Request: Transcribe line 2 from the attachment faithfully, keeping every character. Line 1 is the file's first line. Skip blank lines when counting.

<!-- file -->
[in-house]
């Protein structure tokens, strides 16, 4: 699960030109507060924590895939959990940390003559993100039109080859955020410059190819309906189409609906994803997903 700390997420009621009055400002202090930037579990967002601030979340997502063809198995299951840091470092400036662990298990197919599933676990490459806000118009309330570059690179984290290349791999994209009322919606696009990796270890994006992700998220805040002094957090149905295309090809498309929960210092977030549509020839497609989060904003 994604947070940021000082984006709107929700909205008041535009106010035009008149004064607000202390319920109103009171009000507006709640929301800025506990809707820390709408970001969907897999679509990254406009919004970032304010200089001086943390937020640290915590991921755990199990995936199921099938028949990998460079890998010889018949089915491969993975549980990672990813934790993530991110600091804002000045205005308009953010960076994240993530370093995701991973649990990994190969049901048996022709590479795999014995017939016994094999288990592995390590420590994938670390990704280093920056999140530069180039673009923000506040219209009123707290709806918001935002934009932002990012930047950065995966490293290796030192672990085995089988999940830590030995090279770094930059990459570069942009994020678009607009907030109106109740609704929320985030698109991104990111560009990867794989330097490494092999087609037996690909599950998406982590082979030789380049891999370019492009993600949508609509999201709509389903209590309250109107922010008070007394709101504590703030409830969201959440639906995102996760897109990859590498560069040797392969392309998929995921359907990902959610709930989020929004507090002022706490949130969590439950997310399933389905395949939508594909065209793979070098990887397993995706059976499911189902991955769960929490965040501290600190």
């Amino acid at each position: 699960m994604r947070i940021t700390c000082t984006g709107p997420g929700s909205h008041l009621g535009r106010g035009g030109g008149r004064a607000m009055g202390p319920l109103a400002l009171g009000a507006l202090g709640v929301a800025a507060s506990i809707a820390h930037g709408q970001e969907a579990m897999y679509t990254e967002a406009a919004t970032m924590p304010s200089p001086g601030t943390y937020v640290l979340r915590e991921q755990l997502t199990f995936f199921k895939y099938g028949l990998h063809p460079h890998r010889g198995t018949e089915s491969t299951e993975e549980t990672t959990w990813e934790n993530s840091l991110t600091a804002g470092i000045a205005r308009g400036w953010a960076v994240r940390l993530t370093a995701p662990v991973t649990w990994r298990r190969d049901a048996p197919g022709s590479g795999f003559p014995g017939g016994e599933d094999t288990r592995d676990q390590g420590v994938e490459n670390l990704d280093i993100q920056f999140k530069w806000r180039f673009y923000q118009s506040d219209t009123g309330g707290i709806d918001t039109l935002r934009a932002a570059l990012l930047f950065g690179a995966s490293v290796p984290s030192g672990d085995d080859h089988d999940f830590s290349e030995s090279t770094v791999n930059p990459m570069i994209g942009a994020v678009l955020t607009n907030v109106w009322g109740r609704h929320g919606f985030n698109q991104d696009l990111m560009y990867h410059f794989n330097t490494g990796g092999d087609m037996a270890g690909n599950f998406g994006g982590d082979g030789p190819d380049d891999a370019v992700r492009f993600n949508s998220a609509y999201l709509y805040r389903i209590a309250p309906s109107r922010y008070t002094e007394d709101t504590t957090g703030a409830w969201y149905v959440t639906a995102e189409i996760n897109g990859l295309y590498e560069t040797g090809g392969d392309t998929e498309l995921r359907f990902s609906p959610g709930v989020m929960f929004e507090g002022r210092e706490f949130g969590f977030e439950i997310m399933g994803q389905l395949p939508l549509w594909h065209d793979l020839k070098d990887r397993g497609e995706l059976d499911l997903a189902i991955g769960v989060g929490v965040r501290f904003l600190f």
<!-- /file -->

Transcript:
């Protein structure tokens, strides 16, 4: 699960030109507060924590895939959990940390003559993100039109080859955020410059190819309906189409609906994803997903 700390997420009621009055400002202090930037579990967002601030979340997502063809198995299951840091470092400036662990298990197919599933676990490459806000118009309330570059690179984290290349791999994209009322919606696009990796270890994006992700998220805040002094957090149905295309090809498309929960210092977030549509020839497609989060904003 994604947070940021000082984006709107929700909205008041535009106010035009008149004064607000202390319920109103009171009000507006709640929301800025506990809707820390709408970001969907897999679509990254406009919004970032304010200089001086943390937020640290915590991921755990199990995936199921099938028949990998460079890998010889018949089915491969993975549980990672990813934790993530991110600091804002000045205005308009953010960076994240993530370093995701991973649990990994190969049901048996022709590479795999014995017939016994094999288990592995390590420590994938670390990704280093920056999140530069180039673009923000506040219209009123707290709806918001935002934009932002990012930047950065995966490293290796030192672990085995089988999940830590030995090279770094930059990459570069942009994020678009607009907030109106109740609704929320985030698109991104990111560009990867794989330097490494092999087609037996690909599950998406982590082979030789380049891999370019492009993600949508609509999201709509389903209590309250109107922010008070007394709101504590703030409830969201959440639906995102996760897109990859590498560069040797392969392309998929995921359907990902959610709930989020929004507090002022706490949130969590439950997310399933389905395949939508594909065209793979070098990887397993995706059976499911189902991955769960929490965040501290600190």